I want to start off by saying that this is my very first blog, so please be patient with me while I learn how all this works. I am a type 1 diabetic. I am coming up on my 12 year anniversary in May. It has been a long 12 years of up's and down's. I am on an insulin pump and have been for almost 8 years. I was 16 years old, just a few weeks shy of my 17th birthday when I was diagnosed. It was such a hard age to be hit with that news. I was a cheerleader and heading off to my senior year of high school trying to learn how to give myself shots, and check my blood sugar. I did not know another diabetic, and would not meet one until my second year of college. I felt alone, different, like an outcast. Like most teenage diabetics I was not good about taking care of things like I should. Heading off to college away from home made it even worse. I did not want to be different. I wanted to be like every other normal college girl trying to live that college experience. After a trip to the ICU I moved back home. I met my amazing husband early on in life. I believe all things happen for a reason. My husband, Jeremy's,best childhood friend happened to be type 1. The first type 1 I ever met. From the very first date he has been very involved with my type 1. Jeremy was the one that insisted I get on a pump. He helped me realize that it was okay to be different, that I could still have a great life along with checking my blood sugar and doing what I should to be healthy. We have been married for 7 years and he is still by my side everyday supporting me through every up and down that type 1 brings me.

March 14th was just like any other day. I was going to a new endocrinologist. I needed someone younger. Someone who could see me for more then a number. Someone who understood that my situation was desperate. My low blood sugars had really been getting bad. I wasn't feeling them like I used to. It was starting to scare me. I wasn't able to treat them myself. They would hit me out of nowhere. My blood sugars would just plummet for no reason. My husband travels for work and I had some scary episodes when I was home alone. There were times where I could not move. I could not get out of bed to take care of my kids. Instead of the lecture I usually get about how bad my A1c is and on and on, the new guy got it. He understood when I told him about my lows and how I purposely let my blood sugars run higher then they should so I don't get low at night when I am alone. He looked at me and what he said next changed my life. The doctor asked me if I would be interested in a clinical trial for an islet cell transplant. I had been reading about islet transplants for YEARS! To me it was something that happened in far away countries. Not the same city that I was living in!! I said YES! He gave me the contact information for the trial and I couldn't get on the phone fast enough.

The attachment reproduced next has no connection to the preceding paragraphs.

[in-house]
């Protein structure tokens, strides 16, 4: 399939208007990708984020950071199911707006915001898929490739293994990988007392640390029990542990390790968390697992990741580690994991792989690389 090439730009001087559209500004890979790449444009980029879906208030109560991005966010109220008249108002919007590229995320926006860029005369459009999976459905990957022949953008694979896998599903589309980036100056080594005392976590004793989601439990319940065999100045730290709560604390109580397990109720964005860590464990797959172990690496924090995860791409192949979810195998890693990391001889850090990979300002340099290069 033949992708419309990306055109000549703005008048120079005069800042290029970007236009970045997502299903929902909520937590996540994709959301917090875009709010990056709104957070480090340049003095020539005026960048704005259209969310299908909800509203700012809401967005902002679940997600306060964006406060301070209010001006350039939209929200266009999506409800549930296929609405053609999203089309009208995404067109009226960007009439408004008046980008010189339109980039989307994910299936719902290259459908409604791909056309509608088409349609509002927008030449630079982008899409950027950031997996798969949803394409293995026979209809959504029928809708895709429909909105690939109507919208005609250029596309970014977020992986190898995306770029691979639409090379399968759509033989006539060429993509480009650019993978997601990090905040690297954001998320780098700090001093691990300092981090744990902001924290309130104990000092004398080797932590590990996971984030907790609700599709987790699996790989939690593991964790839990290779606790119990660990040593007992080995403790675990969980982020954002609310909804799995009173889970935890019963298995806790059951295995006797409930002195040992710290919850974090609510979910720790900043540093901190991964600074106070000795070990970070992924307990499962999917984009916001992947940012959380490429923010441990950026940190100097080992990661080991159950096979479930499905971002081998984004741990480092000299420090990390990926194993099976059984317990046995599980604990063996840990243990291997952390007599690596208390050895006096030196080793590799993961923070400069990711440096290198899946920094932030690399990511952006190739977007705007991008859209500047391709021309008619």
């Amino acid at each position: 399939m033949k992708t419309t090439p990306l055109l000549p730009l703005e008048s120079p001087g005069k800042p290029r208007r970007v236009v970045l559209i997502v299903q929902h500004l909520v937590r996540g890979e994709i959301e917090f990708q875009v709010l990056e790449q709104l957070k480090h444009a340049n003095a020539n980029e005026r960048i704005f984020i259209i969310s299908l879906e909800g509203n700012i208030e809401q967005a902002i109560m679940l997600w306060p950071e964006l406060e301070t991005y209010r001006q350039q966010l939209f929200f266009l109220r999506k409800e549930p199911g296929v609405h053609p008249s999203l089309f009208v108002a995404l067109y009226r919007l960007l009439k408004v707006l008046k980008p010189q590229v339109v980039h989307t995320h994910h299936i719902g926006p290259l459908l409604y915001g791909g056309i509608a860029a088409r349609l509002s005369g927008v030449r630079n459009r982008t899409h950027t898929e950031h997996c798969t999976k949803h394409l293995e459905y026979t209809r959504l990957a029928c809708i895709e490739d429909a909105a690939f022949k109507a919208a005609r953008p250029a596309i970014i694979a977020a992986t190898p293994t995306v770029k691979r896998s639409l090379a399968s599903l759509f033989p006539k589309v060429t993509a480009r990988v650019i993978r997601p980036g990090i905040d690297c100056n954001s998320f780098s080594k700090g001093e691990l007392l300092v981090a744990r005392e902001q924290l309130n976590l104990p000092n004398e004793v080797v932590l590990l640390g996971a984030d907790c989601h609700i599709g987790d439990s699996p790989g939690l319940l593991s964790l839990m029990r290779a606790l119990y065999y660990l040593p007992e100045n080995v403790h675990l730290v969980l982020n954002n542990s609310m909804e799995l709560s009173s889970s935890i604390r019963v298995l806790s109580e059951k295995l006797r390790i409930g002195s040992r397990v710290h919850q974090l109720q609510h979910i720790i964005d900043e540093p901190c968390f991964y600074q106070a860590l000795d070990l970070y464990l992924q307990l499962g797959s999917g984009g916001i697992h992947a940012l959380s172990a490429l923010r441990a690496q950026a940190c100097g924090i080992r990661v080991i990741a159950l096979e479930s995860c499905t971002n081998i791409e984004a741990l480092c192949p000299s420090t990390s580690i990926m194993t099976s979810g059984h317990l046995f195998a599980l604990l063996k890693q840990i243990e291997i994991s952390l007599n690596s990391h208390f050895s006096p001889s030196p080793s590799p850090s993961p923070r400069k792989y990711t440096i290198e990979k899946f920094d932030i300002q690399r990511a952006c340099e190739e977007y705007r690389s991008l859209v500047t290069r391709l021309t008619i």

After a ton of stress, phone calls, and paper work I finally heard the words I have been waiting to hear. "There is a place for you in this trial." That is what I heard on March 30, 2012. A date I will always remember. I still have a ways to go until my name is on that transplant list, but I am ready for this journey. The next step is signing consent forms. Then I will see a cardiologist, endocrinologist, kidney specialist, social worker and radiology. If I pass all of those exams, then my chart goes to a committee of 40 people and they put my name on that list. I want to share this journey with anyone who wants to come along. I know this is not a "cure" but it is an amazing opportunity to help future generations that might face this disease. I want to help find a cure. I want to make a difference.